I would really like to say that I am the kind of parent that doesn't lose control when their child doesn't listen; but I would totally be lying. I am a single mom to 3 kids and they recently lost their dad. Their dad and I had been divorced since 2001; but always got a long very well and could always count on each other for advice or help when it came to the kids. I knew what it was like to be a single mom; but now I really know what it's like. I am truly a single mom with no help. I read every article or yours that pertains to my kids and I try to use the advice and usually just end up giving up when I see no results. I have a 13 yo that is feeling a lot of stress from his dads death, bullying going on at school, and then there is mom trying to teach me responsibility and not being very receptive. It gets very old hearing people tell me that they are at that age and he is angry because of his father dying and stressed because of the bullying. Seriously; when is it the right time for him to take responsibility for his actions. He has ADHD and some of the forgive me for saying but the stupid things he does; I have a very hard time not screaming at him. I also deal with my 6 year old not wanting to get out of bed every morning. I have threatened to take her to school in her pj's but come on seriously who really does that and not lose their job. My employer would not be very understanding of me being late for that reason. I constantly take things away; but I am so ready to give up. We spend roughly 3 hours a night on home work and that even includes my 1st grader. She is just learning to read and is having difficulty and so therefore is in a reading program; but the homework she brings home is crazy. I feel it is my repsonsibility as her mom to teach her. But then on the other hand when my son needs help with 7th grade algebra and I can't help him then he just doesn't do it; or waits until the next day and then gets counted off part of the grade for not having it completed. Really; how is this not my responsbility as their one and only parent to help them. Please give me some solid advice I can use to help me gain control and not feel stressed and how to I pawn some of the responsiblity on them. It has greatly affected our relationship and our household is constantly in uproars; mornings are especially tough.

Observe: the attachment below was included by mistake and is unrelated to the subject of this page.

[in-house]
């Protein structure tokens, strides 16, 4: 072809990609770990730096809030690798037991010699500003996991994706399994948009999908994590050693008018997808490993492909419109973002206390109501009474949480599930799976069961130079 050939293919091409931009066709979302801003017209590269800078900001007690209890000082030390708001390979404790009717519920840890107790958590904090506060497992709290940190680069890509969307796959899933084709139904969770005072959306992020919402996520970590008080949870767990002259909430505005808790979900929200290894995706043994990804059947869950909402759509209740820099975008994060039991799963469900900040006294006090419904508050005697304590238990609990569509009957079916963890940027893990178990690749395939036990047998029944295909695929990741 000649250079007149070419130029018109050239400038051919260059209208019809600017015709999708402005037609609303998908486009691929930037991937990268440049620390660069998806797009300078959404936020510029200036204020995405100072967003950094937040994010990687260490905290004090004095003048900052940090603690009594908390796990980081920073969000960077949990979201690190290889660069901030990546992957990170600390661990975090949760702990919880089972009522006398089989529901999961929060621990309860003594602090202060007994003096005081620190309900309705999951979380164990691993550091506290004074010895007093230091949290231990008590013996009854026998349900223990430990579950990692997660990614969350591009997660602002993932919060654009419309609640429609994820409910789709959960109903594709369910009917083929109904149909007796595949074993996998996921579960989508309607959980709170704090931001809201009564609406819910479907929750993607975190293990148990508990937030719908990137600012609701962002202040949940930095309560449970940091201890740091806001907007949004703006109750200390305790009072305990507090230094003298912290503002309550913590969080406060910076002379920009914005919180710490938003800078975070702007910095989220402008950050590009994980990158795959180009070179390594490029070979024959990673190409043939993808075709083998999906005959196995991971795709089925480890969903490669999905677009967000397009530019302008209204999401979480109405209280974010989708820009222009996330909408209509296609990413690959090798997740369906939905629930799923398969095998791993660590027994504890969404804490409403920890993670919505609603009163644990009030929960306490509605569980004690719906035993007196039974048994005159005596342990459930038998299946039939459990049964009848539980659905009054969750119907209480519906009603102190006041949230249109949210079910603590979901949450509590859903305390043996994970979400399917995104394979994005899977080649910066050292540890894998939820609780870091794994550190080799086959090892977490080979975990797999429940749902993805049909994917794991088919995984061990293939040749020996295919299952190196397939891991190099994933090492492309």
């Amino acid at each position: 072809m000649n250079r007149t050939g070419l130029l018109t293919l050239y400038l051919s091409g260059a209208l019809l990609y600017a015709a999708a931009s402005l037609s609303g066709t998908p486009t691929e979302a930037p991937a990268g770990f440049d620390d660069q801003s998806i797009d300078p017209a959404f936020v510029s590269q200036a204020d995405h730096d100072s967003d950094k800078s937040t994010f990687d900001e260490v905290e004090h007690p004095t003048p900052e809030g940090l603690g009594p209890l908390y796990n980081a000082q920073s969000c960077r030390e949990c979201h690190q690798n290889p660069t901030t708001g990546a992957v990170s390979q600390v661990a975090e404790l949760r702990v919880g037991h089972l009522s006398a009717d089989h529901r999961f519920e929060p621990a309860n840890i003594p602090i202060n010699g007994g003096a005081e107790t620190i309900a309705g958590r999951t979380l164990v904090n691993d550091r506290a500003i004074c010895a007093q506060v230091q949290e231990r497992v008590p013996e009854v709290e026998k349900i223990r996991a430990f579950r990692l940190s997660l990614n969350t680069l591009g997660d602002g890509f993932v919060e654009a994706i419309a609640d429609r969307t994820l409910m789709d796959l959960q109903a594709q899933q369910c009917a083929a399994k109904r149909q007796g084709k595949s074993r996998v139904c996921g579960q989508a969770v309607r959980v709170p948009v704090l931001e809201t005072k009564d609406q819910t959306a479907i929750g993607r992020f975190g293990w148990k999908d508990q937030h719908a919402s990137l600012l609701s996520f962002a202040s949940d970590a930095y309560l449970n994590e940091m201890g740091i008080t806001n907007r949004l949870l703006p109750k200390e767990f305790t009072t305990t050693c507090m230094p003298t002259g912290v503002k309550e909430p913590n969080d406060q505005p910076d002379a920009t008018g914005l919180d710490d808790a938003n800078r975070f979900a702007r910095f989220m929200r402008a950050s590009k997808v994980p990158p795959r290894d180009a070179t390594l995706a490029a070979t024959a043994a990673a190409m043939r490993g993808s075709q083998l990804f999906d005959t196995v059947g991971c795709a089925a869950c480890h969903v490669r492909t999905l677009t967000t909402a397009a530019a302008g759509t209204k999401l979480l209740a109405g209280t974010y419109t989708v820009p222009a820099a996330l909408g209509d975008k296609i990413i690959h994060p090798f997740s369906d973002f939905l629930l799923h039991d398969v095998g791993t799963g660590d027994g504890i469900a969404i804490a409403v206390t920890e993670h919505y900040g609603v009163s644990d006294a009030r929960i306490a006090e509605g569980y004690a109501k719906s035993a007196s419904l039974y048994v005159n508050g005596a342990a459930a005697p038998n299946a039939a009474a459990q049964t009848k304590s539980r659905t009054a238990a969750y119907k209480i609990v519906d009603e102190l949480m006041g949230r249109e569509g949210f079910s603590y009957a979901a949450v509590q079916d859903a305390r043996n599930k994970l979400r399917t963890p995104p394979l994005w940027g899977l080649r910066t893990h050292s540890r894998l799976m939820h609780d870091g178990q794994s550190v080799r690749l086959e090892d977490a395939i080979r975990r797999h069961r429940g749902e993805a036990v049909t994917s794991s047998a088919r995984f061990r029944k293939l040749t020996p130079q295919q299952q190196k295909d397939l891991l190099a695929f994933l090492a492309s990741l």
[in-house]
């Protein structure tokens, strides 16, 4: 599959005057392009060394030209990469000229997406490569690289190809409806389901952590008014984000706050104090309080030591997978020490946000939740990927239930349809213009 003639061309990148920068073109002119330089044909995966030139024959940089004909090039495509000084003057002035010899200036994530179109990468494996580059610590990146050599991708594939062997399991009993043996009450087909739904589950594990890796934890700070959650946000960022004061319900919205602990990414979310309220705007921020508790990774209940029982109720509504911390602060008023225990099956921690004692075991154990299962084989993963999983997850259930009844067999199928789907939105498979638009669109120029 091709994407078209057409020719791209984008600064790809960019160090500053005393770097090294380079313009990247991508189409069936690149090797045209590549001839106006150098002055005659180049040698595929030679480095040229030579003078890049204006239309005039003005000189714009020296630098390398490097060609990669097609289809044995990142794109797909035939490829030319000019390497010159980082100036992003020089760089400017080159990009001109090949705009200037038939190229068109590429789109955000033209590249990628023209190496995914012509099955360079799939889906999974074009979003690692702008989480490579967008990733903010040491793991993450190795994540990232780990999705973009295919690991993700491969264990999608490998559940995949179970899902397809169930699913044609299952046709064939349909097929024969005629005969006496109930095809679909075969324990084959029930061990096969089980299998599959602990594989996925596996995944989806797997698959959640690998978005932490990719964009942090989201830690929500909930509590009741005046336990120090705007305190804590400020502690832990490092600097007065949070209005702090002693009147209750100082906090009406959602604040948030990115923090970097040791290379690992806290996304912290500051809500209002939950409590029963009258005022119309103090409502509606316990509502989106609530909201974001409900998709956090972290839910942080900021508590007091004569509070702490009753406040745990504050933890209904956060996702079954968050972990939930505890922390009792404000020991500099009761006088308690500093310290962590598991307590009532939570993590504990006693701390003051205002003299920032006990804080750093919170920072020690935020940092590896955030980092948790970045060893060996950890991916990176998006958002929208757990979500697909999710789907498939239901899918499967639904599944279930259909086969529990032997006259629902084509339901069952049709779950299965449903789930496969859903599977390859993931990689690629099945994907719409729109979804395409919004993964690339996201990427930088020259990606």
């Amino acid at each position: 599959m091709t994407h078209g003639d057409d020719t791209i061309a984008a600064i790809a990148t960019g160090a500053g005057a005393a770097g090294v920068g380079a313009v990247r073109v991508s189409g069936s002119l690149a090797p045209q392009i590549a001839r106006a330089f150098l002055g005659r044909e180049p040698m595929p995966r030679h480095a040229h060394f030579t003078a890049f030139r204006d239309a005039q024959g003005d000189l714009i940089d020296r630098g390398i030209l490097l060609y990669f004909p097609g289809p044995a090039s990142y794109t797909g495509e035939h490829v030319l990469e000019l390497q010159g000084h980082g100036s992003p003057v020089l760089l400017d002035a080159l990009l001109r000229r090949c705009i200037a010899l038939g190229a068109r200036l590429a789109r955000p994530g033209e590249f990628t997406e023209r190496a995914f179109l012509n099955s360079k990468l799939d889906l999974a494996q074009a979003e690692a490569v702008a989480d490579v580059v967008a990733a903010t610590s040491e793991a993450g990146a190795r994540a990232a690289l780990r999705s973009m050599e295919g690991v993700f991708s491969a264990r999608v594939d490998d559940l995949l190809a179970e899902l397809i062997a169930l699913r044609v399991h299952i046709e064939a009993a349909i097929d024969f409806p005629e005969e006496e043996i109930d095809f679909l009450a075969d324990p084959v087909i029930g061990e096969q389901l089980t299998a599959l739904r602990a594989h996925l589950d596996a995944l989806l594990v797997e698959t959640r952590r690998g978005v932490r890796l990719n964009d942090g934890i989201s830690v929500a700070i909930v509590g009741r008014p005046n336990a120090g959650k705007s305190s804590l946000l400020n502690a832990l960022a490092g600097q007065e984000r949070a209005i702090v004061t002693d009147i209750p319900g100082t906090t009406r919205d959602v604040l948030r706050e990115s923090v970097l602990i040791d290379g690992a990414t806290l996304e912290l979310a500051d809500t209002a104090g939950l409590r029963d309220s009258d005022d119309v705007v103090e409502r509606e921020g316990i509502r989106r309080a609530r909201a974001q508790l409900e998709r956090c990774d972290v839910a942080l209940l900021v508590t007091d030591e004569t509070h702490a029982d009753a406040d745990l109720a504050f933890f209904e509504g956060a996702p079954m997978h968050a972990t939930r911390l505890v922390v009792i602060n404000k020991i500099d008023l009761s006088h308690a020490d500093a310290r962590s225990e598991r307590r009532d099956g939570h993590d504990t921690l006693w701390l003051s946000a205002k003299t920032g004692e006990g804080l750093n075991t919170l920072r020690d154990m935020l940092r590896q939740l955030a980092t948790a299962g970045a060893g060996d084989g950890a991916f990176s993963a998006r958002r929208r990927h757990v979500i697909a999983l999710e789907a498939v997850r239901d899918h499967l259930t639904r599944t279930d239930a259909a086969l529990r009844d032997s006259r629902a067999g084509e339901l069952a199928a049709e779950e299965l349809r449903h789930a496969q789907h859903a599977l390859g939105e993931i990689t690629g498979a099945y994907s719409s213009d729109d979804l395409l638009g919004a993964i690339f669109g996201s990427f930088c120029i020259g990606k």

Comment By : Mommyof1b2g

Loved it! Stacey Smith, MD St LouisMO Psychiatrist

Comment By : Dr. Stacey Smith

Great suggestions Debbie! With three teens in the house I need this daily practice. It goes along with choosing The Empowerment Dynamic over the Drama Triangle. I would much rather be a creator, challenger or coach with my kids than one of the victim roles.

Comment By : kathy

Unfortunately if my child is late for school, and does it often, I am responsible and will be sent to truant court courtesy of the school system here. SO, it does effect me and I can pay fines. Taking away her stereo has helped cut down missing the bus. Any other suggestions?

Comment By : diploplia

Great article. I am zero to 60 all the time with my 16 year old. I hope I can put this into practice because it is very wise advice.

Comment By : marybangs

* Dear ‘diploplia’: James Lehman, author of the Total Transformation Program says that consequences alone will not change behavior. Consequences are only one part of a system that changes behavior. A much more important part is teaching your child how to problem solve. Use the Problem Solving parenting role [in Lesson 3] to help your daughter learn how to think of what she can do differently to help her get to the bus on time. Help her to identify what skills are needed to solve the problem. Perhaps she needs to learn how to go to bed earlier so she can get up earlier to have more time before school. Or she may need to learn how to be more efficient by organizing her clothes and backpack at night, for example. Use the Limit Setting parenting role to add more structured time to her days; setting limits on free time, homework time, and chore time. James says when kids experience structure and limits, it teaches them that there are rewards and consequences in life. Use the Teaching and Coaching role to teach her how to get organized, and to ‘coach’ her back on track when she’s losing focus, etc. If she improves her behavior and makes it to the bus on time, let her earn a privilege that day. The next day she gets another opportunity to earn a privilege for making it on time. We invite you to call the trained specialists on the Support Line and receive additional ideas from the Total Transformation Program that will help your family. Keep in touch with us. We’re here to help.

Comment By : Carole Banks, Parental Support Line Advisor